Wisdom in High Places and Pentecostal Praxis
Rick Wadholm Jr.
This paper discusses the literary textures of 1 Kings 3 in light of ambiguity and discernment for readers engaging the characters of Yahweh and Solomon (who may themselves be ambiguous) and suggests a textual call for discernment. The ambiguities and discernment of the text finds resonance within Pentecostal praxis as the Pentecostal community moves toward discerning what God is doing and saying within their midst as interplay of Word and Spirit. This movement functions both descriptively and prescriptively for Pentecostal praxis in the experience of wisdom as Word and Spirit.
This article explores the sense of John the Evangelist’s expression God is Light (1 Jn 1.5) in the Orthodox tradition, both in the experience of mystics and its theological ramifications. The article reviews the scriptural basis for the experience of God as Light and presents first-hand accounts in Symeon the New Theologian (949–1022), Seraphim of Sarov (1759–1833), Archimandrite Sophrony (Sakharov) (1896–1993), and Nicolae Steinhardt (1912–1989), and in Orthodox liturgical services. Beyond a metaphorical expression or a psychological experience, God as Light, often called the ‘Uncreated Light’, in Orthodox theology is considered an experience of the divine energies, as distinct from the divine essence, a theology elaborated notably by Gregory Palamas (1296–1359), and is a foretaste of union with God, ‘deification’ or theosis.
Exploring the Dialogue between Author and Reader in a Pentecostal Hermeneutic
Scott A. Ellington
Pentecostal hermeneuts continue to debate whether the locus of meaning in a biblical text should be found principally with the author’s intended meaning, the reader, the revealing Spirit, or some combination of these. This article argues that meaning cannot be isolated to the writer or the reader alone, but requires an ongoing dialogue facilitated by the Spirit. Luke’s interpretive use of the Old Testament in Acts demonstrates the diversity of the ongoing dialogue between author, reader, and Spirit in the interpretive process.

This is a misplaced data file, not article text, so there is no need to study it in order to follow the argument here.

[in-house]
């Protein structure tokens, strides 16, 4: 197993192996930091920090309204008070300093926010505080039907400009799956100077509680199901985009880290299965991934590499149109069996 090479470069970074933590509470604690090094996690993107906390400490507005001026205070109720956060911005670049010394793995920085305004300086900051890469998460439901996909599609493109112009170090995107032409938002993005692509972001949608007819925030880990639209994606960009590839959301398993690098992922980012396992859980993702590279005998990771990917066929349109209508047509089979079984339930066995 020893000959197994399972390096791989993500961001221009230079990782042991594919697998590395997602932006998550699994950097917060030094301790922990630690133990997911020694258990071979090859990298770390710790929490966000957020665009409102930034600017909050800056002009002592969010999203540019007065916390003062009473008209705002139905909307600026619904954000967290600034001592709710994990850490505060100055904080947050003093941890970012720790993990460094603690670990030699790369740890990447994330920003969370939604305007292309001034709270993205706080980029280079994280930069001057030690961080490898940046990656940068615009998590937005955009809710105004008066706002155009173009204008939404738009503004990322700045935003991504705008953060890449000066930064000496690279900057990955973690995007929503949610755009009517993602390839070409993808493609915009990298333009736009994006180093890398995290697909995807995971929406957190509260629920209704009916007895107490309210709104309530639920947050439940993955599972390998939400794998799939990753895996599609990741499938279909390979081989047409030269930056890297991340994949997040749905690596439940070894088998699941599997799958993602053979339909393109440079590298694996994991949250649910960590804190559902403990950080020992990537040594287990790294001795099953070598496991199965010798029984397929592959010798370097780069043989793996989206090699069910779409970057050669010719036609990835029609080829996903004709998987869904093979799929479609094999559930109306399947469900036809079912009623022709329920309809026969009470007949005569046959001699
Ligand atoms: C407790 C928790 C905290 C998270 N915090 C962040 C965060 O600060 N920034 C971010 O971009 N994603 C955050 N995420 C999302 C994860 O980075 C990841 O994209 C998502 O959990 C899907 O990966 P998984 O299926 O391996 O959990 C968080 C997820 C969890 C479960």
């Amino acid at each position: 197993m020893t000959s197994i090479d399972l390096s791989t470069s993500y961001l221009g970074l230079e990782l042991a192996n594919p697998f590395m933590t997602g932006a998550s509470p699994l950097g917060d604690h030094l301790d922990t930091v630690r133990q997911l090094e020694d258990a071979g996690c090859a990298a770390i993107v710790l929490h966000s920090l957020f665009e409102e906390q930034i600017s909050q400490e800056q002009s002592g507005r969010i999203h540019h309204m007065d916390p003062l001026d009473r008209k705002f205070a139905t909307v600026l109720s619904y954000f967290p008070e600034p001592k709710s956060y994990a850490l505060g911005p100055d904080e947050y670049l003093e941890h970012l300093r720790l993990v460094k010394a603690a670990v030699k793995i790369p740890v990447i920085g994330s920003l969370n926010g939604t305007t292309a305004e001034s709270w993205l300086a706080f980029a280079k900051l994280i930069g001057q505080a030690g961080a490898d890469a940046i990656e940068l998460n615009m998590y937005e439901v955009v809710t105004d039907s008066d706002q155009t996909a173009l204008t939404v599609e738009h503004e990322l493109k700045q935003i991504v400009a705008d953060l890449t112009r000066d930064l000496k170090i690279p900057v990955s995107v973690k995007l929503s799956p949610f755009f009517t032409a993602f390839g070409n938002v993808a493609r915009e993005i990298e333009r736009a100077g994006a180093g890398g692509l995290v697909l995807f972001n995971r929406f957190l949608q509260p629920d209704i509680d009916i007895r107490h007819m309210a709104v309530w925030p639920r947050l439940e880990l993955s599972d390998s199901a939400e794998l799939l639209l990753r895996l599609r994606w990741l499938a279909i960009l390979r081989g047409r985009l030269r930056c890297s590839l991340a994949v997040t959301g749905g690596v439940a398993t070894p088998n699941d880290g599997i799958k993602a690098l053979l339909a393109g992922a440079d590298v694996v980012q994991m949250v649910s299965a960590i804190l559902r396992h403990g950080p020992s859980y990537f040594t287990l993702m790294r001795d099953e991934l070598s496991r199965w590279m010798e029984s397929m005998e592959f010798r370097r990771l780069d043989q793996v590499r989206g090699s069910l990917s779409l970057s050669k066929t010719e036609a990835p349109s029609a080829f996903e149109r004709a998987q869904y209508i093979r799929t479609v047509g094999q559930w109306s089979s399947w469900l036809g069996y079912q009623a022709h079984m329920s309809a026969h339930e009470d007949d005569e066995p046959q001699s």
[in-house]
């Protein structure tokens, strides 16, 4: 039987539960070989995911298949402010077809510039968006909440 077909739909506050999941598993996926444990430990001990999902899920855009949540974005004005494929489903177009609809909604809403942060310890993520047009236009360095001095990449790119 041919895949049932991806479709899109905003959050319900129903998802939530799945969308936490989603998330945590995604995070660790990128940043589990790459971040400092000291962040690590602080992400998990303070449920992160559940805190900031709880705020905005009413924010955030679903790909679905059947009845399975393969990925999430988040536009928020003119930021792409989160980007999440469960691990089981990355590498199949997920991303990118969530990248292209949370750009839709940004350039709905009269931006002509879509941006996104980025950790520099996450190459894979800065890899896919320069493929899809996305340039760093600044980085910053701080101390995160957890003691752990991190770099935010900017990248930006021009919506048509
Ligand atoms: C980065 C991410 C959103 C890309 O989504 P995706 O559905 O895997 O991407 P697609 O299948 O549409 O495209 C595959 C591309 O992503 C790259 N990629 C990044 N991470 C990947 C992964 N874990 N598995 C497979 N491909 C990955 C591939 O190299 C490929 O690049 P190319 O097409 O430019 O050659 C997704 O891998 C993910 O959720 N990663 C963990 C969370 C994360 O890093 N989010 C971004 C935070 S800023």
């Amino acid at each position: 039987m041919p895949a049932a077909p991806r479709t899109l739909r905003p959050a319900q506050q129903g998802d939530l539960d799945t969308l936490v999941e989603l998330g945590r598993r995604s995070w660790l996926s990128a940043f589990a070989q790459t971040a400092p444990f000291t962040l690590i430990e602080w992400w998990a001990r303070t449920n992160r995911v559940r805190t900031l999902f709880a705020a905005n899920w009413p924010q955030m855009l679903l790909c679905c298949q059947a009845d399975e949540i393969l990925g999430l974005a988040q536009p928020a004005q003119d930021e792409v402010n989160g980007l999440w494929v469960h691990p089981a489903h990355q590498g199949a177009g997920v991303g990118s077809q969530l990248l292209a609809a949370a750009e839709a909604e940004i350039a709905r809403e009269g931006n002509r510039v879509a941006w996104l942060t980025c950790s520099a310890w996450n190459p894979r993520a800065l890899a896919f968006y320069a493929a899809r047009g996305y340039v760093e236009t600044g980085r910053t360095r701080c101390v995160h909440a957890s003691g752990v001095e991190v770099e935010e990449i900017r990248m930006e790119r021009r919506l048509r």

This article presents a history of the Apostolic Faith Mission in the United Kingdom from an academic perspective. More specifically, the article discusses the emergence of the Apostolic Faith International Ministries UK (afmimuk). Arguably, the afmimuk is regarded as a missionary field of the Apostolic Faith Mission of Zimbabwe. So, the article discusses the early 20 years of the Apostolic Faith Mission in the United Kingdom. The lack of previous documentation presents a challenge to the writing of the denomination’s history. The article uses historiography by objective (hbo) as a theoretical framework and concludes that the afmimuk is an example of the spread of Pentecostal Christianity in Europe.
History, Theology, and Practice
Lisa P. Stephenson
For a tradition whose identity is founded on the outpouring of the Spirit that is witnessed to in Acts 2, the emphasis Pentecostalism places on divine-human encounter should come as no surprise. The Day of Pentecost is a quintessential ‘experiential’ event that, for the Pentecostal tradition, paradigmatically creates a routine expectation of encounter with God. The following article further explores some reasons and ways in which religious experience serves as the lifeblood of the movement. The author begins by explaining why experience plays such a prominent role in Pentecostalism by surveying two descriptors of the movement employed among early North American Pentecostals. She then turns to explaining how their emphasis on religious experience takes shape, especially within the confines of their weekly worship service.
Derek C. Hatch
Five years have passed since the publication of the report from the second round of international ecumenical dialogues between the Baptist World Alliance and the Pontifical Council for Promoting Christian Unity. When this document—titled The Word of God in the Life of the Church—was released, readers recognised that it would demand ongoing reflection and engagement as part of its reception. This article describes how Baptists have received the report during this interval. To do so, the article will discuss printed journal articles, books, academic sessions, and ecclesial events where the report has appeared, been discussed, and critically engaged. The article also articulates several suggestions for cultivating further awareness and active engagement with the report by Baptists. It concludes with the hope that deeper Baptist reception of The Word of God in the Life of the Church will bolster mutual understanding between both communities.